Steven Wozniak and Steven Jobs had been friends in high school. They had both been interested in electronics, and both had been perceived as outsiders. They kept in touch after graduation, and both ended up dropping out of school and getting jobs working for companies in Silicon Valley. (Woz for Hewlett-Packard, Jobs for Atari)
Wozniak had been dabbling in computer-design for some time when, in 1976, he designed what would become the Apple I. Jobs, who had an eye for the future, insisted that he and Wozniak try to sell the machine, and on April 1, 1976, Apple Computer was born.
Hobbyists did not take the Apple I very seriously, and Apple did not begin to take off until 1977, when the Apple II debuted at a local computer trade show. The first personal computer to come in a plastic case and include color graphics, the Apple II was an impressive machine. Orders for Apple machines were multiplied by several times after its introduction. And with the introduction in early ’78 of the Apple Disk II, the most inexpensive, easy to use floppy drive ever (at the time), Apple sales further increased.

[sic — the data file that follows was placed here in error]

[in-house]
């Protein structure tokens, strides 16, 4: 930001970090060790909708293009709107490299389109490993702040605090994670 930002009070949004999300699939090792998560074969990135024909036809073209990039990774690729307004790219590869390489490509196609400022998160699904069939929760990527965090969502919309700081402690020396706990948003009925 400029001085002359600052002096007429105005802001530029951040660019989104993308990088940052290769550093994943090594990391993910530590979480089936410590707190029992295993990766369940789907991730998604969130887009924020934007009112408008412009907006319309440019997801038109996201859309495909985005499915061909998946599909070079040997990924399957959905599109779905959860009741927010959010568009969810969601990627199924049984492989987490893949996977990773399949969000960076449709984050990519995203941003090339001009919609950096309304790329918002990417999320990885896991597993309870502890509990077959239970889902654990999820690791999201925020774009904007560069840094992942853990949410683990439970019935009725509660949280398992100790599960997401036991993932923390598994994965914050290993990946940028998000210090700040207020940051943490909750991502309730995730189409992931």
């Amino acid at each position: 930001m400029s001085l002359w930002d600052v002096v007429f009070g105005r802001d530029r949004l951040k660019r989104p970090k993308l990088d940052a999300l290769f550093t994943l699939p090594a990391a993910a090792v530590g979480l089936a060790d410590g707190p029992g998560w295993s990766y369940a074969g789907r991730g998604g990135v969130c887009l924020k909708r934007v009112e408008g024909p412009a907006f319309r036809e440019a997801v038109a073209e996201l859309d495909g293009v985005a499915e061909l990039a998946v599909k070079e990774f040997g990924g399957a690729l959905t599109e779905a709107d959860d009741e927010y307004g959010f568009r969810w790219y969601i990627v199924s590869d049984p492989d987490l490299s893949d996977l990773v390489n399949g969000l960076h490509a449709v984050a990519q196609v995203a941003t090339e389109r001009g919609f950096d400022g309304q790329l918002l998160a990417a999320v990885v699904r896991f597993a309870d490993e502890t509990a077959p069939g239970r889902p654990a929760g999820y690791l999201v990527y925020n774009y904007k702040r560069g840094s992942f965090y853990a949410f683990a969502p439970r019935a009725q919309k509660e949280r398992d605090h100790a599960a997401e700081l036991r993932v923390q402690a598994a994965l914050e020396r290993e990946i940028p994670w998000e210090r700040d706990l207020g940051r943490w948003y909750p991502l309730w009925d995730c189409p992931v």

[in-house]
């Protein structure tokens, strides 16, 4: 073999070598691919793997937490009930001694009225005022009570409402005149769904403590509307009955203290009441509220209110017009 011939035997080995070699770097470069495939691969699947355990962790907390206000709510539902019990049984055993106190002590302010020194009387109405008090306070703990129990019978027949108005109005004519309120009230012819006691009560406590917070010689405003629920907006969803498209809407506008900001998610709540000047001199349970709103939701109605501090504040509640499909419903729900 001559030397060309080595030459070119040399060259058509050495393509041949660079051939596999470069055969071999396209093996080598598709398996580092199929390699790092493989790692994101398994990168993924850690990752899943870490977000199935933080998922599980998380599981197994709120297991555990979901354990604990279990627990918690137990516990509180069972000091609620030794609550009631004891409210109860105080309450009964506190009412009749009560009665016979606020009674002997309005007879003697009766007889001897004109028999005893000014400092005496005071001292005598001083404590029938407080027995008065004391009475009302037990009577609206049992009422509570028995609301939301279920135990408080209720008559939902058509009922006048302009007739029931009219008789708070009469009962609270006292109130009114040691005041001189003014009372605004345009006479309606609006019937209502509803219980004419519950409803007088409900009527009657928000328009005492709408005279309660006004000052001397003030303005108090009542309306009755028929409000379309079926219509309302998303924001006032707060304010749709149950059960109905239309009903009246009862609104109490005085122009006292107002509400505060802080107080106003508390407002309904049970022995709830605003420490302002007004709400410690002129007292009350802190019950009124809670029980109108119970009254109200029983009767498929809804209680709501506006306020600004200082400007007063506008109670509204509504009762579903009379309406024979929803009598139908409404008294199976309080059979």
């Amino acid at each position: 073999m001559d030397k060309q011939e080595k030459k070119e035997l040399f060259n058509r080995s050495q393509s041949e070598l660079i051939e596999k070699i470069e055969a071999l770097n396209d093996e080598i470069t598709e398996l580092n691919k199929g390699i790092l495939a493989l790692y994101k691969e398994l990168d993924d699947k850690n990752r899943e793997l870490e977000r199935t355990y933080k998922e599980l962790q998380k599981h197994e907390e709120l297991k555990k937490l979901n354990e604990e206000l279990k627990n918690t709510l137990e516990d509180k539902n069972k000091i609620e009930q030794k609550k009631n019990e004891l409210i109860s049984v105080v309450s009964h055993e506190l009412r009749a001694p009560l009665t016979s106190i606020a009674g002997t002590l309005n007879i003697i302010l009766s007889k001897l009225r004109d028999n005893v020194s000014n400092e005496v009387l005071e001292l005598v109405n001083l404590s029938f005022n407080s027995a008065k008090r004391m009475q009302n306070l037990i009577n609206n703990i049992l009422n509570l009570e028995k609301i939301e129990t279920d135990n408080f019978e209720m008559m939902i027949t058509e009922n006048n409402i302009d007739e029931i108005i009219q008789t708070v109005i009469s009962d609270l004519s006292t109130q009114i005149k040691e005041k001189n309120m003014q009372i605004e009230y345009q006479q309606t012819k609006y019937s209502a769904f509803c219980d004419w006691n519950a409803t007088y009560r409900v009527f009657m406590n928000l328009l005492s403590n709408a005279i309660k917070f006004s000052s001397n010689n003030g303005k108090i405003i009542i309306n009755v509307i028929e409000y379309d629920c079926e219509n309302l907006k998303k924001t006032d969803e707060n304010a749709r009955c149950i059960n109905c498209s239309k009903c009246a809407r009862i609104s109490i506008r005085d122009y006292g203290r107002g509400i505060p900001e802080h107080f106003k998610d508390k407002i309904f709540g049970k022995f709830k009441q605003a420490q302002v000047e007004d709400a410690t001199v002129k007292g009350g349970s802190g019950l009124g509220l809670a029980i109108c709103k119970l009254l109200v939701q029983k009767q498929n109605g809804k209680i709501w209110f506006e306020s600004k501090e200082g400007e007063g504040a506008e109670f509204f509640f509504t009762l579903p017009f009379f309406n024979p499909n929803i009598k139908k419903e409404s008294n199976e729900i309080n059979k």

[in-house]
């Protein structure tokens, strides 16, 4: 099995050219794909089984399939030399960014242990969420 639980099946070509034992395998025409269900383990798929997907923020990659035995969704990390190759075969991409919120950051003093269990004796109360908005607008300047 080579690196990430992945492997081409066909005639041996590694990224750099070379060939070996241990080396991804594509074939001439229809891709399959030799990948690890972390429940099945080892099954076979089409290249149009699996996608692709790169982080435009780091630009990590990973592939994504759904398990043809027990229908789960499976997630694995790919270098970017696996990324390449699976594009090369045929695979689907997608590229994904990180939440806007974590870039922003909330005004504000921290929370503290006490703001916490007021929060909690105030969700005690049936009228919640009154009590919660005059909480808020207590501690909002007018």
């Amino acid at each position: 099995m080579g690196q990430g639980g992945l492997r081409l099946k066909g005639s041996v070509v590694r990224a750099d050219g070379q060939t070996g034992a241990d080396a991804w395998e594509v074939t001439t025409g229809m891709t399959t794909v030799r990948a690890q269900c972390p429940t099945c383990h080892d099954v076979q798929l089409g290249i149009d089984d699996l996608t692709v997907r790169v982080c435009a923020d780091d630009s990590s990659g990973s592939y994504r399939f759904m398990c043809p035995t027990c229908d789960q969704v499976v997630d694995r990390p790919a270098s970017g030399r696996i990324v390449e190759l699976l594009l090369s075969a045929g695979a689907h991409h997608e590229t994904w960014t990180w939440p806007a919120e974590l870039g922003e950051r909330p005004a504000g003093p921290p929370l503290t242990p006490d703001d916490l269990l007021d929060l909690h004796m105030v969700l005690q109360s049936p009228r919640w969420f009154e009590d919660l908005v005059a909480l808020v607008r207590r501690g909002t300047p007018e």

With the increase in sales, however, came an increase in company size, and by 1980, when the Apple III was released, Apple had several thousand employees, and was beginning to sell computers abroad. Apple had taken on a number of more experienced mid-level managers and, more importantly, several new investors, who opted to take seats on the board of directors. Older, more conservative men, the new directors made sure that Apple became a “real company,” much to the dismay of many of its original employees.
In 1981, things got a bit more difficult. A saturated market made it more difficult to sell computers, and in February. Apple was forced to lay off 40 employees. Wozniak was injured in a plane crash. He took a leave of absence and returned only briefly. Jobs became chairman of Apple computer in March.